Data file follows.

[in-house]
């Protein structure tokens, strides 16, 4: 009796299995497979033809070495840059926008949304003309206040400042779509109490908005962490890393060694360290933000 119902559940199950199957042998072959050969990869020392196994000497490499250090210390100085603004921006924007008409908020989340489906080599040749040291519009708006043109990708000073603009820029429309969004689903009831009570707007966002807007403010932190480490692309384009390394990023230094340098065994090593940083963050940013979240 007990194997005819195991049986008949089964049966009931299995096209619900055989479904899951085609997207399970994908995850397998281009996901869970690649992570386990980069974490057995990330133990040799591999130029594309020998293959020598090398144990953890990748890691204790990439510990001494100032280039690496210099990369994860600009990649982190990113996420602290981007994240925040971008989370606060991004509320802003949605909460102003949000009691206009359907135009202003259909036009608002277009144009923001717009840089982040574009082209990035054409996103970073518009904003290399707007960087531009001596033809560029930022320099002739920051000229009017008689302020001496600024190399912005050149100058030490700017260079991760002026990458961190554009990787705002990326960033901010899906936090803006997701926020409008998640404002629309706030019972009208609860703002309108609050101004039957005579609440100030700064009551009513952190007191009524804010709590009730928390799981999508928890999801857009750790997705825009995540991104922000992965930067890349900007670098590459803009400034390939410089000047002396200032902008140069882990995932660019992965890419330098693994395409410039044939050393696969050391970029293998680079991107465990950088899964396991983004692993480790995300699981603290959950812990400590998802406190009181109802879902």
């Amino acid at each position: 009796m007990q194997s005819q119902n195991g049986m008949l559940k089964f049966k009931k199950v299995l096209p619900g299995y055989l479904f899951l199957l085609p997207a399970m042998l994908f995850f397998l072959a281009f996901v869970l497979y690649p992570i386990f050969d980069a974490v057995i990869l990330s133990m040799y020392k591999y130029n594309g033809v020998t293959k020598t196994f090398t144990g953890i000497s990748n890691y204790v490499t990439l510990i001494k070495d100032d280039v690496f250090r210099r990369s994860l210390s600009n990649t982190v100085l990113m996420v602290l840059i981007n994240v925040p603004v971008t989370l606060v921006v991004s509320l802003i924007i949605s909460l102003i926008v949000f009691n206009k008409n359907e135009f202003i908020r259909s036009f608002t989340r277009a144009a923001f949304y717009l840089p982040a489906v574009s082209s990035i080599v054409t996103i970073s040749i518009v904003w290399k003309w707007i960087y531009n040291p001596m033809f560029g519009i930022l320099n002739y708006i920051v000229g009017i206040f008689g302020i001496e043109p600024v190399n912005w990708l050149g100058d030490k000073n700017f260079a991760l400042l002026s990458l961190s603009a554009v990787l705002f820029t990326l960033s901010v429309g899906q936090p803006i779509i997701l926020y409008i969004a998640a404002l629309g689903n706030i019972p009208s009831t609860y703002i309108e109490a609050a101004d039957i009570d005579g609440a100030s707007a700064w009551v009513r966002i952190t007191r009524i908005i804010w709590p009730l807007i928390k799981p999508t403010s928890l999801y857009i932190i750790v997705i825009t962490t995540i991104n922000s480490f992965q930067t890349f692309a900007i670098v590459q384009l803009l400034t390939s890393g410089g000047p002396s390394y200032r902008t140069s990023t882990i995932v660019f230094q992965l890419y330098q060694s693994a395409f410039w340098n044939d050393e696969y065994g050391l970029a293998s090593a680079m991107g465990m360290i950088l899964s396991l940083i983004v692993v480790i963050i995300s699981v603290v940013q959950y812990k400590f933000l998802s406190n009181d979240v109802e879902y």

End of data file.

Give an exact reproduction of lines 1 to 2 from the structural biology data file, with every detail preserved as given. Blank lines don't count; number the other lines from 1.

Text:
[in-house]
């Protein structure tokens, strides 16, 4: 009796299995497979033809070495840059926008949304003309206040400042779509109490908005962490890393060694360290933000 119902559940199950199957042998072959050969990869020392196994000497490499250090210390100085603004921006924007008409908020989340489906080599040749040291519009708006043109990708000073603009820029429309969004689903009831009570707007966002807007403010932190480490692309384009390394990023230094340098065994090593940083963050940013979240 007990194997005819195991049986008949089964049966009931299995096209619900055989479904899951085609997207399970994908995850397998281009996901869970690649992570386990980069974490057995990330133990040799591999130029594309020998293959020598090398144990953890990748890691204790990439510990001494100032280039690496210099990369994860600009990649982190990113996420602290981007994240925040971008989370606060991004509320802003949605909460102003949000009691206009359907135009202003259909036009608002277009144009923001717009840089982040574009082209990035054409996103970073518009904003290399707007960087531009001596033809560029930022320099002739920051000229009017008689302020001496600024190399912005050149100058030490700017260079991760002026990458961190554009990787705002990326960033901010899906936090803006997701926020409008998640404002629309706030019972009208609860703002309108609050101004039957005579609440100030700064009551009513952190007191009524804010709590009730928390799981999508928890999801857009750790997705825009995540991104922000992965930067890349900007670098590459803009400034390939410089000047002396200032902008140069882990995932660019992965890419330098693994395409410039044939050393696969050391970029293998680079991107465990950088899964396991983004692993480790995300699981603290959950812990400590998802406190009181109802879902």